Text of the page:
Charleston continues to be proud of John C. Calhoun, who was a prominent South Carolina politician for almost three decades. Calhoun also was a proud racist who made it clear that he saw a major difference between white people and Black people being quoted as saying, “with us the two great divisions of society are not the rich and the poor, but white and black; and all the former, the poor as well as the rich, belong to the upper class, and are respected and treated as equals, if honest and industrious; and hence have a position and pride of character of which neither poverty nor misfortune can deprive them.” Calhoun also believed that the freedom of one race depended on the bondage of the other. “I fearlessly assert that the existing relation between the two races in the South, against which these blind fanatics are waging war, forms the most solid and durable foundation on which to rear free and stable political institutions.”
The Gaillard Center in downtown Charleston, where this forum will be hosted, shares a disturbing commonality with Mother Emanuel AME Church – they are both located on Calhoun Street. The remains of enslaved people were also found in the 2013 structural renovations of the Gaillard Center. It’s clear that in Charleston, the past is not dead – it’s alive and well.
The arguments in favor of reparations have been known and recognized for decades. Individual efforts began immediately following the Civil War. Members of the National African American Reparations Commission have fought for reparations since before Representative John Conyers introduced H.R. 40 for the first time in 1988. This is not a new struggle, so what is different now?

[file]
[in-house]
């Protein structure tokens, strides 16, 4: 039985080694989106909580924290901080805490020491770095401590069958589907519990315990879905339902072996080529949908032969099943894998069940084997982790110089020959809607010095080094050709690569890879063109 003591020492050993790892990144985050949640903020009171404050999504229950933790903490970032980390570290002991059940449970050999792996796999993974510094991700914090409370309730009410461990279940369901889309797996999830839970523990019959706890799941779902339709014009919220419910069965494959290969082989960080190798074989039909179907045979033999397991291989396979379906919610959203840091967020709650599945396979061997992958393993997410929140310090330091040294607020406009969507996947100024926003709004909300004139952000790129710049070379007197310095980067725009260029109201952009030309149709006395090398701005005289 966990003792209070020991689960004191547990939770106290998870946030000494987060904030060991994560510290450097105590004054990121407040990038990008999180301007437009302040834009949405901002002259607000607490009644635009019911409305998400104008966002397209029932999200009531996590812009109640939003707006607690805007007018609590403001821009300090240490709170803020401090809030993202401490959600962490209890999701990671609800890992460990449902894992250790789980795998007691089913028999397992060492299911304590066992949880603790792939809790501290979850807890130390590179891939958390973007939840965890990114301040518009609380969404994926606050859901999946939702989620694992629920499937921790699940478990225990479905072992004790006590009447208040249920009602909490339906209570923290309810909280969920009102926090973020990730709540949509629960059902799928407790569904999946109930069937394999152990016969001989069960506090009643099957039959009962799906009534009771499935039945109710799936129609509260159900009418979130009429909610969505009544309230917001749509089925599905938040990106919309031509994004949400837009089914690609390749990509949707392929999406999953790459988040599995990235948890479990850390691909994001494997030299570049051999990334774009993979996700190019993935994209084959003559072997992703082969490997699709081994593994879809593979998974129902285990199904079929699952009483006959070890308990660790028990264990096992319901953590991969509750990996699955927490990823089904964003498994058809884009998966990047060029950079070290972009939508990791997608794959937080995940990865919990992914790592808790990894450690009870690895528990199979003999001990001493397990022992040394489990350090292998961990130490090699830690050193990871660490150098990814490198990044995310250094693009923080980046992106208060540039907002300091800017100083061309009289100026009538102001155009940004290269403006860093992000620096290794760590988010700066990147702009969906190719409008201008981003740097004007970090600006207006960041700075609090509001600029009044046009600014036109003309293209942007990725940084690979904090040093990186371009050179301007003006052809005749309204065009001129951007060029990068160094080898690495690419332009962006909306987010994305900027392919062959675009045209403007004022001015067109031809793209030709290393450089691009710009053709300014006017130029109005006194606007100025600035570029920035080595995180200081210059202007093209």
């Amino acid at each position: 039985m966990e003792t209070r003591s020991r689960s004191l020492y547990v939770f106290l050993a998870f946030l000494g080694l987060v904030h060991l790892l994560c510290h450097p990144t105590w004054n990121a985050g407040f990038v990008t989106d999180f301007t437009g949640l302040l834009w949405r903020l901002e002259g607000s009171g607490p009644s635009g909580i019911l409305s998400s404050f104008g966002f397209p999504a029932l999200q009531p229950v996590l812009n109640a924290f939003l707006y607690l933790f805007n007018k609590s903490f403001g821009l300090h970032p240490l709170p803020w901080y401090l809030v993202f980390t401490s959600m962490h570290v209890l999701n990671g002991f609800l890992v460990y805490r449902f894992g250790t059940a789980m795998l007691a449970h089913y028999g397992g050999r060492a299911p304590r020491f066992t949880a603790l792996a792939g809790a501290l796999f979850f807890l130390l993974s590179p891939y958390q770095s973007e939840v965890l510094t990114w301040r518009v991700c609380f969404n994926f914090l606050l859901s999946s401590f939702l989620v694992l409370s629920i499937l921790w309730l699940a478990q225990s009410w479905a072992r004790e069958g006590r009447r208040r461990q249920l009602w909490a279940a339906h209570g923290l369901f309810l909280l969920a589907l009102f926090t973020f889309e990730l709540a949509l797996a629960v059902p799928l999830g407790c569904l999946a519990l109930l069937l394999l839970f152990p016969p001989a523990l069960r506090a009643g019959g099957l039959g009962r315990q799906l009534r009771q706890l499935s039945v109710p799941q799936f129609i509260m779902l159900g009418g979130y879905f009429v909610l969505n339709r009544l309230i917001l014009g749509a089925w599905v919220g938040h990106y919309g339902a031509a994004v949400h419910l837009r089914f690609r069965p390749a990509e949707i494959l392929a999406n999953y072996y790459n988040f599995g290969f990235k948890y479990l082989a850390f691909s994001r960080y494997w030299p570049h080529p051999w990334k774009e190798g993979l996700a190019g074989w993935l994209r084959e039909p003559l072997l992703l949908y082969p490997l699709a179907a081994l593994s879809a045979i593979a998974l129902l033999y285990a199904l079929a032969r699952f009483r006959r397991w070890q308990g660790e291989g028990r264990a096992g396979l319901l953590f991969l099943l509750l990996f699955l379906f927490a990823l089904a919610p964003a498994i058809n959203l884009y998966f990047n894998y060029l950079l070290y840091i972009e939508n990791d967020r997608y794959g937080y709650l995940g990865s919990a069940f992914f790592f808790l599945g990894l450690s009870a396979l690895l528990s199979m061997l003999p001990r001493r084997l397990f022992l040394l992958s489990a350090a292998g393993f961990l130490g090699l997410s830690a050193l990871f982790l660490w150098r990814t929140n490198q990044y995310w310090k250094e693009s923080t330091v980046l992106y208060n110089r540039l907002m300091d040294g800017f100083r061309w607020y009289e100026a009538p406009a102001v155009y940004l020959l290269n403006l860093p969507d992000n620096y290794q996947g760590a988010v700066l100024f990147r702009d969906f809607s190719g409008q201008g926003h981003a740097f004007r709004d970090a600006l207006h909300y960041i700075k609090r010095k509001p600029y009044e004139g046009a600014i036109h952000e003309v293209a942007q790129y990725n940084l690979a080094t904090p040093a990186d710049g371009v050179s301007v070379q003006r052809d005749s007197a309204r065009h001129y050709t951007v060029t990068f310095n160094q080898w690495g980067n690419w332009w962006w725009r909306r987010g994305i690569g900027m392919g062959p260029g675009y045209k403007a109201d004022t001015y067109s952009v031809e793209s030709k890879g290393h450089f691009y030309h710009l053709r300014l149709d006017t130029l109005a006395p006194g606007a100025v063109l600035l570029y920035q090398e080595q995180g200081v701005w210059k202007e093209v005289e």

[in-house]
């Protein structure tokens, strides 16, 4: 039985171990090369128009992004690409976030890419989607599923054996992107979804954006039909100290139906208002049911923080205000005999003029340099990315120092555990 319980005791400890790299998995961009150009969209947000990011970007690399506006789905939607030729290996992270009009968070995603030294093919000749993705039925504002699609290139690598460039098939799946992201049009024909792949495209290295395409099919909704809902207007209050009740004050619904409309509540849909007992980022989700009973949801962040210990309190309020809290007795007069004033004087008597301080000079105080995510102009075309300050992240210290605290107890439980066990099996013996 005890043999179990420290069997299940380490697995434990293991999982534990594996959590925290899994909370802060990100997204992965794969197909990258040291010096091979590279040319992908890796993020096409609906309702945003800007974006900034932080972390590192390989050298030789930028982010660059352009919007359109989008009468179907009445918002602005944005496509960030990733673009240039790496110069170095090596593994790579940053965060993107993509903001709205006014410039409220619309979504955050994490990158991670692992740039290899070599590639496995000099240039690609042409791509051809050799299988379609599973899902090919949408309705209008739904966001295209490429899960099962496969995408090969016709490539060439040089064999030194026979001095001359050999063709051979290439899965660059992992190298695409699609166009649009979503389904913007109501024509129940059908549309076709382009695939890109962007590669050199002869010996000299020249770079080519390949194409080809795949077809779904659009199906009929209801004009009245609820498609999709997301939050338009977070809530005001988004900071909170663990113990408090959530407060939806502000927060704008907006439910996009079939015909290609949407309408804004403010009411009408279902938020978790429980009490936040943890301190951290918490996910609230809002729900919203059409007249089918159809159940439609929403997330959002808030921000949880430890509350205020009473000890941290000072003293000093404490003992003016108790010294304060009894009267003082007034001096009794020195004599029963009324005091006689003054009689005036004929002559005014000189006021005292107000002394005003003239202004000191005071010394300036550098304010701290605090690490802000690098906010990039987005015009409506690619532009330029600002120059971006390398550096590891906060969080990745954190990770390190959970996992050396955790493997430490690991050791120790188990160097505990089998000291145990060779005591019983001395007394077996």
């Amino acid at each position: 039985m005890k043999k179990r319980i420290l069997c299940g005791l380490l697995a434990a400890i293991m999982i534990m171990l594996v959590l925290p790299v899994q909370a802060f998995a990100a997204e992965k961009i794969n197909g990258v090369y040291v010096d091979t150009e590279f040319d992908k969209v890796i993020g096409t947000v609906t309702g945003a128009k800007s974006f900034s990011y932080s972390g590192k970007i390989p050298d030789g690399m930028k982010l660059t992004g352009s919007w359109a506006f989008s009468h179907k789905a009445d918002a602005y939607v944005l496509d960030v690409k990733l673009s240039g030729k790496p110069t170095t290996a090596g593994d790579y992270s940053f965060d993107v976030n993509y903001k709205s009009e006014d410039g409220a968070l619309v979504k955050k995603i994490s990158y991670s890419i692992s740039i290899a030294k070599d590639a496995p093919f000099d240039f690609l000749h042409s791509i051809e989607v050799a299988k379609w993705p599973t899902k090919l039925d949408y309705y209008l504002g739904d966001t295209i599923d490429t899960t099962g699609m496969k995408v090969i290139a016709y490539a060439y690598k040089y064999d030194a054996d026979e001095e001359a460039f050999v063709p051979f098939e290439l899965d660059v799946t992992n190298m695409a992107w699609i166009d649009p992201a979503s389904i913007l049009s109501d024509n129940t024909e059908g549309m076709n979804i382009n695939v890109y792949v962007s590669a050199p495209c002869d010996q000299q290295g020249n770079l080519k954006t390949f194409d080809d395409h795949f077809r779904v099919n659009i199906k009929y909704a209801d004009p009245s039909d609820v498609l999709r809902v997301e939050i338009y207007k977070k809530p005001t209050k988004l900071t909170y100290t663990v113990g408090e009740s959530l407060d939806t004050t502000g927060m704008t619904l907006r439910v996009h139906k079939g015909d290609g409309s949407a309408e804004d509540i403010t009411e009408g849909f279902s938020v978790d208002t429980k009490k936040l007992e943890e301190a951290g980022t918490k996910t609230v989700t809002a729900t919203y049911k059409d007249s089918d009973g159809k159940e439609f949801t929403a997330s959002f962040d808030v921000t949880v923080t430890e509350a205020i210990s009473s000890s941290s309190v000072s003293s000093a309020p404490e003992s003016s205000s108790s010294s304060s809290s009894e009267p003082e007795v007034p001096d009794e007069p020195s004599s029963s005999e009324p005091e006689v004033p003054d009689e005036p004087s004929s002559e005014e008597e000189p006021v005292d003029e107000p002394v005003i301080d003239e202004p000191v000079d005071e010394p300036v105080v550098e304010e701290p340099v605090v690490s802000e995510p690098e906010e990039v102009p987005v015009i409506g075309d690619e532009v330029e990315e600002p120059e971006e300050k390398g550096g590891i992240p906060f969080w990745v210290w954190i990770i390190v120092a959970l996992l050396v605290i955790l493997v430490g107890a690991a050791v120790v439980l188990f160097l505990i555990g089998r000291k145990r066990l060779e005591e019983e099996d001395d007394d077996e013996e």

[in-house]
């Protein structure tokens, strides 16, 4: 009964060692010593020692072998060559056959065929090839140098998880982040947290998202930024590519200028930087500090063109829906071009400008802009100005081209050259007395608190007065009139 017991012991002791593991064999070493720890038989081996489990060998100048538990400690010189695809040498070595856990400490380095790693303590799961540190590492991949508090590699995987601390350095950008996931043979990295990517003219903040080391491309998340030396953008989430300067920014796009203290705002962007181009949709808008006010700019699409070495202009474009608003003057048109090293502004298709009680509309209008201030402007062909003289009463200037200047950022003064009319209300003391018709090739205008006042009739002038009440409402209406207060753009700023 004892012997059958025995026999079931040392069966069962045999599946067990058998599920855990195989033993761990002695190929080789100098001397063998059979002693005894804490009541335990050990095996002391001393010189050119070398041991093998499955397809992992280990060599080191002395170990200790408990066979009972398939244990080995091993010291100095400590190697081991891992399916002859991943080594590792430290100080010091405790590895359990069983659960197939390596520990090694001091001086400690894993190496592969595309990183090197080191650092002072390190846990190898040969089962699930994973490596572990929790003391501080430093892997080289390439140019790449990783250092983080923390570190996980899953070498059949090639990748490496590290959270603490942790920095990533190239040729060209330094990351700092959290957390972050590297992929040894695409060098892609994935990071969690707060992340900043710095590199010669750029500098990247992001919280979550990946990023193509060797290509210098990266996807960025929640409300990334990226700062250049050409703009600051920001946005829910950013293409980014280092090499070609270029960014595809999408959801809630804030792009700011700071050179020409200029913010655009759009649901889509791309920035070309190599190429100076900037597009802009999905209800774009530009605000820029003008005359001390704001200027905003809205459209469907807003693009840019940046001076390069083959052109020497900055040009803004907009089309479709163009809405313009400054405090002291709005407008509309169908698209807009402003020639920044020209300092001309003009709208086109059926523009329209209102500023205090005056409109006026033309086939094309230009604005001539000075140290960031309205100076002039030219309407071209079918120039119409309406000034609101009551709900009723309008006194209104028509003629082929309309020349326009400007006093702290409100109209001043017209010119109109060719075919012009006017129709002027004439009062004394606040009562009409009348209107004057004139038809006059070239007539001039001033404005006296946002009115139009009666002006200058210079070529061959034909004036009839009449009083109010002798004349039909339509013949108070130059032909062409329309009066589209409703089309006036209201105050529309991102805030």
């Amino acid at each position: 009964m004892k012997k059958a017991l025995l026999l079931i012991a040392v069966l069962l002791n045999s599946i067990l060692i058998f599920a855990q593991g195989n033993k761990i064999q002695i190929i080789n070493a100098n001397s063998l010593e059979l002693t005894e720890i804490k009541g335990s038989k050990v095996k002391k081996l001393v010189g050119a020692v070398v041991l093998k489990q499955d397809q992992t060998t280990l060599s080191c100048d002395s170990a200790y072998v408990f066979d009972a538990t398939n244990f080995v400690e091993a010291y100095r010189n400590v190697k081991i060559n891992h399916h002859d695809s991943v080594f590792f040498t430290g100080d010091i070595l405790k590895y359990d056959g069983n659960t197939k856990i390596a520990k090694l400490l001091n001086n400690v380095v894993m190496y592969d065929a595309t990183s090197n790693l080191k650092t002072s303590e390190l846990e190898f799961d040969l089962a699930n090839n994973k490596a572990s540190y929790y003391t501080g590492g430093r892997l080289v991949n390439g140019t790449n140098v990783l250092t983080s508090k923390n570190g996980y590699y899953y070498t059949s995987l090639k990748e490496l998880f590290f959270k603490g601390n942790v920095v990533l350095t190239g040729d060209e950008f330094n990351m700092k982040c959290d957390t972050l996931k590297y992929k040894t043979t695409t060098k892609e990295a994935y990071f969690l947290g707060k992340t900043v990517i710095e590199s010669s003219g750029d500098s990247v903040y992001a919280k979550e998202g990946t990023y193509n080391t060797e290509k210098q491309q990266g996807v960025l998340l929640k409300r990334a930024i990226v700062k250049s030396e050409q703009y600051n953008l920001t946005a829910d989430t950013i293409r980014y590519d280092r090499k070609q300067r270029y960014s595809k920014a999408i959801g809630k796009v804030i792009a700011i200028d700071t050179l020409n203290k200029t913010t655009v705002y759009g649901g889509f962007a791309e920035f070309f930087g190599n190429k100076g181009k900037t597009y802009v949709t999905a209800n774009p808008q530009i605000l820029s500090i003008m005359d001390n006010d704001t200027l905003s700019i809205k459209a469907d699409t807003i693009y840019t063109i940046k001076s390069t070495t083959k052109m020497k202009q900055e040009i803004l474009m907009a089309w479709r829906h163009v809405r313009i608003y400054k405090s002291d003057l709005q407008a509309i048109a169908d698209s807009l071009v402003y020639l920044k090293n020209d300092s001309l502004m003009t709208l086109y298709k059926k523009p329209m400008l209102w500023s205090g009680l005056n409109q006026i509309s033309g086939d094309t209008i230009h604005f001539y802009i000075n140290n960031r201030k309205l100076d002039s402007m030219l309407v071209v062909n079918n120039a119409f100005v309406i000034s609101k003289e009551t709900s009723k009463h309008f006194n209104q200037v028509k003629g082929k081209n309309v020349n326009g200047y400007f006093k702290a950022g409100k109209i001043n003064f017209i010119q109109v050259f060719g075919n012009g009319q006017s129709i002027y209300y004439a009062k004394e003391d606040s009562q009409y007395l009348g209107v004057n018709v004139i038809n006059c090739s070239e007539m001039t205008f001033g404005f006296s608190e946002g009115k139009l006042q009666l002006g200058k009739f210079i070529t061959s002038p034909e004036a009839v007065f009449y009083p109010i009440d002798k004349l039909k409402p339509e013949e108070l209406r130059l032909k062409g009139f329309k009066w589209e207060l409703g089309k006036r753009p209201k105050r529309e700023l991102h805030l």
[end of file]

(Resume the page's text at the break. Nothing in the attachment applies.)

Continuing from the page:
The advocacy of those who have been engaged in the struggle for reparations for decades have worked like water on stone, never letting the potential promise of reparations die. Additionally, new voices have added to the movement for America’s reckoning with its past. Ta-Nehisi Coates article “The Case for Reparations” continues to impact people. Groups like Movement for Black Lives and efforts like The 1619 Project from the New York Times have brought new ideas to the table. H.R. 40 now has 118 cosponsors – before this year it never had more than 52.
Much of the critique of the renewed light shone on the history of enslaved people by projects like the New York Times 1619 Project can be put into two broad categories: 1) Why do you hate America? 2) Reparations would unfairly hold people accountable for something they never did or benefitted from. Here is why both are wrong.
Some people confuse critiquing America with hating America. True love allows for and encourages criticism, especially when it relates to an issue like racial justice. The refusal to look at our history and our present circumstance in order to find the unvarnished truth is a betrayal of the principles our country claims to hold dear. At the end of the day, you cannot support reparations unless you truly love America. Not a superficial love, but rather the kind of love that demands that we face the truth because we will be better for it.
What about the complaint that the Civil War ended 154 years ago and Blacks in America need to get over it? Our history is full of proof that demonstrates the legacy of slavery has had a continual impact on criminal law, economic and educational opportunity, access to quality health care, and housing in America. This objection is countered by the provisions of H.R. 40. Before there can be any recommendations about reparations, a committee will have to investigate our history to see if the facts justify a system of reparations and let the truth come out.
In We Were Eight Years in Power: An American Tragedy, Ta-Nehisi Coates spoke to the true reason why a caricature has been made of the movement for reparations. He said, “Mocking of reparations as a harebrained scheme authored by wild-eyed lefties and intellectually unserious black nationalists is fear masquerading as laughter.” It’s time for our country to quit hiding behind that mask of fear and finally reckon with our past.